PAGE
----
How technology tools helped increase collaboration in the Registrar’s office

April 26, 2019
  • AACRAO Annual Meeting
  • Change Management
  • Collaborative Decision-Making
  • Communication
  • Competencies
  • Data Stewardship
  • Holistic and Systemic Thinking
  • Meetings, Workshops, and Trainings
  • Records and Academic Services
  • Student Information Systems
  • Systems Management
  • Technological Knowledge
  • Technology
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by Christopher Rooney, Manager, Operations and Client Services, Trent University

In 2016 the University of Chicago embarked on a project to replace their student information system. At the 2019 AACRAO Annual Meeting, Kelly Simmons from the University of Chicago and Rita Vazquez, formerly of the University of Chicago, now at Loyola University, invited an audience of nearly one hundred people to peek behind the curtain at their process.

A new information system meant new ways of doing things, said Simmons and Vazquez, so they implemented a plan to take work that was once solitary in nature and shift it into a new, interdependent system. Managing both the technological and human elements of the project proved vital as hey worked to move away from pre-existing silos that some were operating within. Integral to this was identifying some of the factors that fostered these silos in the first place.

What contributes to silos?

  • Physical/geographical barriers

  • Culture and institutional history

  • Leadership

  • Resources

  • Lack of communication and training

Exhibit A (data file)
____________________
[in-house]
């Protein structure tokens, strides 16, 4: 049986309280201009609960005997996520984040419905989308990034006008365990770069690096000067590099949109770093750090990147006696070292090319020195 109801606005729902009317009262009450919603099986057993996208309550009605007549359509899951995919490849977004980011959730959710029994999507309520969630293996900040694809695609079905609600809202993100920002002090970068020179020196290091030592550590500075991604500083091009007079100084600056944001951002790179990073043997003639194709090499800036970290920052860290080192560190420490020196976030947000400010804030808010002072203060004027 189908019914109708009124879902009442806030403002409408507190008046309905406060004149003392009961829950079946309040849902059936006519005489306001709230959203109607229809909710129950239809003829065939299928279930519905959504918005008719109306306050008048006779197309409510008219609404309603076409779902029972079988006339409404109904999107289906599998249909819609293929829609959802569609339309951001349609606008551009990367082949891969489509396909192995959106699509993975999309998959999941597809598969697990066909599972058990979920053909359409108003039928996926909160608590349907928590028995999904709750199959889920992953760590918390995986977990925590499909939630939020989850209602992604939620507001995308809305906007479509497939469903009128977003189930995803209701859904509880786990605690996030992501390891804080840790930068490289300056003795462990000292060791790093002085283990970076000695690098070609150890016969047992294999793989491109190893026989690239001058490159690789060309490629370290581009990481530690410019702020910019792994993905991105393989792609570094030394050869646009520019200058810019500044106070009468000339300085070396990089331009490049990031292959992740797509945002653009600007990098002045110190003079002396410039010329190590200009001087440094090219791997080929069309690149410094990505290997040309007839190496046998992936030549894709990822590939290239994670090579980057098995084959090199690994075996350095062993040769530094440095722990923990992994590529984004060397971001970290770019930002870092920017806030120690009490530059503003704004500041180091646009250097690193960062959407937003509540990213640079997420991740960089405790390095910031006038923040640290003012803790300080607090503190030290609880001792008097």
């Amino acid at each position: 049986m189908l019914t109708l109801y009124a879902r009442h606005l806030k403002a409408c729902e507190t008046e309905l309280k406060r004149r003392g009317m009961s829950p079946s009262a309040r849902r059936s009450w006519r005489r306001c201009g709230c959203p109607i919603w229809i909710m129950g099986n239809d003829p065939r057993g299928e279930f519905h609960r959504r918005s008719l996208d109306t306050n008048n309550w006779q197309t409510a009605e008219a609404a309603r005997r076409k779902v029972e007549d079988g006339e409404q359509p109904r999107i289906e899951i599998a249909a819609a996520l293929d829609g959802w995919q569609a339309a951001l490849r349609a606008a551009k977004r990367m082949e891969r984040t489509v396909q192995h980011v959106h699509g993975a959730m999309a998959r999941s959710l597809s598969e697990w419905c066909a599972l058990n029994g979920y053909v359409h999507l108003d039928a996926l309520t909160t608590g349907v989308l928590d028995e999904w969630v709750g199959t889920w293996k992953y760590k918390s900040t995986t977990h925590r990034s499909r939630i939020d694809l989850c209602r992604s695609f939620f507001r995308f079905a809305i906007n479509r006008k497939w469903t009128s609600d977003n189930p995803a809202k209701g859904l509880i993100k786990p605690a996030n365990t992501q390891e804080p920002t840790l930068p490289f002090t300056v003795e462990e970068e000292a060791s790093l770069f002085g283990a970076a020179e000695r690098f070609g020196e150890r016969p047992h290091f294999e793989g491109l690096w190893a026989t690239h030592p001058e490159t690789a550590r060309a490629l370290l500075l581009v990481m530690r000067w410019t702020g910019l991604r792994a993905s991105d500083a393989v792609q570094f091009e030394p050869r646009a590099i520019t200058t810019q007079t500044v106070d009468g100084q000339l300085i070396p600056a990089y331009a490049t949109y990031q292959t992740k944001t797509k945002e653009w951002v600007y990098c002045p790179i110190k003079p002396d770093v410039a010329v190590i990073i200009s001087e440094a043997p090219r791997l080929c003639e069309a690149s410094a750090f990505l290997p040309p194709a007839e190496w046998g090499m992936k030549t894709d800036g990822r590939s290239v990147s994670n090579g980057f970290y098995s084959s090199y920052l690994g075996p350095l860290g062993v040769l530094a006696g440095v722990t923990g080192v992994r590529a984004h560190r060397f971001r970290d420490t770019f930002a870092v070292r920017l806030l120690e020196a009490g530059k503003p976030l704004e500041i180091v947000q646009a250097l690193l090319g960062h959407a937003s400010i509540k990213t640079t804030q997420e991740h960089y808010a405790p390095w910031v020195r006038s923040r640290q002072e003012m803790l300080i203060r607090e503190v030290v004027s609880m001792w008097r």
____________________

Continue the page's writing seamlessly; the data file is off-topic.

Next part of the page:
• Limited knowledge of cross functional interdependencies

  • Lack of organizational awareness and policy

Rather than focus on the differences, they had their teams focus on what they had in common: the student cycle. And to foster this collaboration they leveraged the technology that was available to them.

What can technology do?

  • Shared user portal

    • Allowed people to access tools and information quickly

  • Direct Messaging with Slack

    • Strengthened quick and direct communication

  • Content Management with a Wiki

    • Supported dynamic information sharing

  • File Sharing with Sharepoint

    • Facilitated real-time edits and reduced risk of multiple versions

  • Team Collaboration with Microsoft Teams

    • Fostered project management

  • Meeting Management with Zoom, Webex, and Skype for Business

    • Enabled groups to get together when they weren’t in the same place

Once these tools were rolled out, they helped create a more harmonized environment for collaboration within the registrar’s office and beyond. More collaboration led to increased feedback and improved customer service. As adoption of these tools increased, so did their ability to work collaboratively. As staff continue to adapt to and adopt new technology, the University of Chicago hopes that it will lead to additional improvements in documentation and training as well as further cross-departmental collaborations.